South Africa’s ODI series against world champions England was officially called off on Monday afternoon, a victim of a sudden rash of Covid-19 cases at the supposedly bio-secure hotel the two teams have been staying at – The Vineyard in Cape Town.
The cancellation of the three-match series will result in a shortfall of around $2 million (R30.3 million) in broadcast revenue for a cash-strapped Cricket South Africa. The series is a part of the ICC Super League, a new qualification system for the 2023 World Cup, so both boards termed Monday’s decision a “postponement” rather than a total cancellation.
But with England much in demand – they are due to tour Bangladesh, Pakistan, Australia and the West Indies next year, on top of the T20 World Cup in India – it is difficult to see where the series can be fitted into the schedule.
And a dearth of top-class cricket action could possibly get worse. Sri Lanka, who have had relatively few Covid cases on their island, are due to play the Boxing Day and New Years Tests in South Africa. They are due to be accommodated in a bio-bubble in Gauteng, but the failure of the same system in Cape Town will certainly give them a pause for thought.
Pakistan and Australia are scheduled to tour early next year, and they will also be casting a worried eye towards the southern tip of Africa.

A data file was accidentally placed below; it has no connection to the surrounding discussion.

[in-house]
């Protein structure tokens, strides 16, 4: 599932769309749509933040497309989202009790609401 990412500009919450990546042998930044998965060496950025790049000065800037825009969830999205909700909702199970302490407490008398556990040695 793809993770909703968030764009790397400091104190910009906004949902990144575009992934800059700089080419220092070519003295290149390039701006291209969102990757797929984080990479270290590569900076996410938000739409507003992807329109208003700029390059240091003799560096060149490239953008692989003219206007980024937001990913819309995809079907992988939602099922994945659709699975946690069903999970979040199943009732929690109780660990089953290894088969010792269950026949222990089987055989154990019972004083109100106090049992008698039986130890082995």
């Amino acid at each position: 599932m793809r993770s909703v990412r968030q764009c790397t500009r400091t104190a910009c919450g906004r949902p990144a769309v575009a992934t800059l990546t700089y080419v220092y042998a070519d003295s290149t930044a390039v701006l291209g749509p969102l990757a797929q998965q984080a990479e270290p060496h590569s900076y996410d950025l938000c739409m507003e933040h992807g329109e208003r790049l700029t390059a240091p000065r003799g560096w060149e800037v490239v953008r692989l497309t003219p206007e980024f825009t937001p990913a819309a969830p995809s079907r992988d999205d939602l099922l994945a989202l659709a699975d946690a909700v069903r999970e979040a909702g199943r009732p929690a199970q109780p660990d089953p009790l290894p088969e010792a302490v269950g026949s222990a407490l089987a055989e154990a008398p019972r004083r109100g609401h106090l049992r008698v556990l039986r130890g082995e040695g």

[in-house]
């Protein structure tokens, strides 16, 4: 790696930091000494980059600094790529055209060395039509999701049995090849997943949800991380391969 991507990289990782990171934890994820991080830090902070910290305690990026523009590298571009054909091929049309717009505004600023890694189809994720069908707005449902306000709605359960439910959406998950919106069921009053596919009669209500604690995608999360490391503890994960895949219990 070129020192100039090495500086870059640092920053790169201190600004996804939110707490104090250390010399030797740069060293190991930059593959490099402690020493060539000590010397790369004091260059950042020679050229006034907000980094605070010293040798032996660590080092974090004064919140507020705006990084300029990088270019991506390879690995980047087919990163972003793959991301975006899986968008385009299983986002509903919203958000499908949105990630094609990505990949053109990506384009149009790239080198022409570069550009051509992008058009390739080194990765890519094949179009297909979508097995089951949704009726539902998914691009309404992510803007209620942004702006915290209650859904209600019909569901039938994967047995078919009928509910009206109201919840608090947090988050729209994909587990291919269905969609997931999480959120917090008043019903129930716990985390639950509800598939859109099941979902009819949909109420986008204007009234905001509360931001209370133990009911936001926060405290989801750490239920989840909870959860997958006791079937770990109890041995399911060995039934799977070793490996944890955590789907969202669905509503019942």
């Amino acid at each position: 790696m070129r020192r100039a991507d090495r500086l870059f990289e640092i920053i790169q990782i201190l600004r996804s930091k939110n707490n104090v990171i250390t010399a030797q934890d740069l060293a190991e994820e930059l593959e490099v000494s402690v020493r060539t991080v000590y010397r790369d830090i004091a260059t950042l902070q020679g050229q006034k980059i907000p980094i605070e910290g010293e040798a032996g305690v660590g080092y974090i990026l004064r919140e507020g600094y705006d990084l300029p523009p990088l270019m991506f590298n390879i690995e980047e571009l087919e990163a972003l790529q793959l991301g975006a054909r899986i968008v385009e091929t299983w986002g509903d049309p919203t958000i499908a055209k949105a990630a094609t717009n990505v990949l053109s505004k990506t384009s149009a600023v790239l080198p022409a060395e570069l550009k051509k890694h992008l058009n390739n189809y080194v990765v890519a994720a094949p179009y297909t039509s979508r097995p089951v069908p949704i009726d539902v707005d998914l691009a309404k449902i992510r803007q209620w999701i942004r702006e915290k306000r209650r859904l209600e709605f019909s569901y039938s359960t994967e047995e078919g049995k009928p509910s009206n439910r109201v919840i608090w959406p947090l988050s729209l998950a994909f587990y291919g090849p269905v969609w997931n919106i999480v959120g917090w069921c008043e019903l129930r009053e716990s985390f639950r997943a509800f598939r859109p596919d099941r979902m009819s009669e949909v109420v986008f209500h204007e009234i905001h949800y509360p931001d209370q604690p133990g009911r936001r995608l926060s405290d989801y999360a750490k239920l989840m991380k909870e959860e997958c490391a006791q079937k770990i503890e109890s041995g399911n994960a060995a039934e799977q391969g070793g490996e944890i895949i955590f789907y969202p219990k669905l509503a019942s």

The Western Cape has seen a recent spike in Covid-19 cases and areas of the province have been declared hotspots.
While the three-match T20 series between South Africa and England went off smoothly, the problems started on the morning of the first ODI last Friday when a Proteas player tested positive for Covid, despite having been in the bio-secure bubble.
After the rest of the South African squad were re-tested and were all negative for the virus, the match was rescheduled for Sunday morning.
But on Saturday night two members of The Vineyard staff tested positive, causing great alarm in the England squad. The tourists were all tested again on Saturday night and then Sunday’s game was called off less than an hour before the start when two members of the England squad returned positive tests.
Allegations from Newlands management that England had broken protocol by using the practice nets next to the construction site at the ground were countered on Monday by an England Cricket statement that the practice facilities provided on the main field were sub-standard and unacceptable, forcing them to use the other nets. But not before they had advised CSA of the problem and had set up a security cordon to ensure the safety of their players and coaching staff.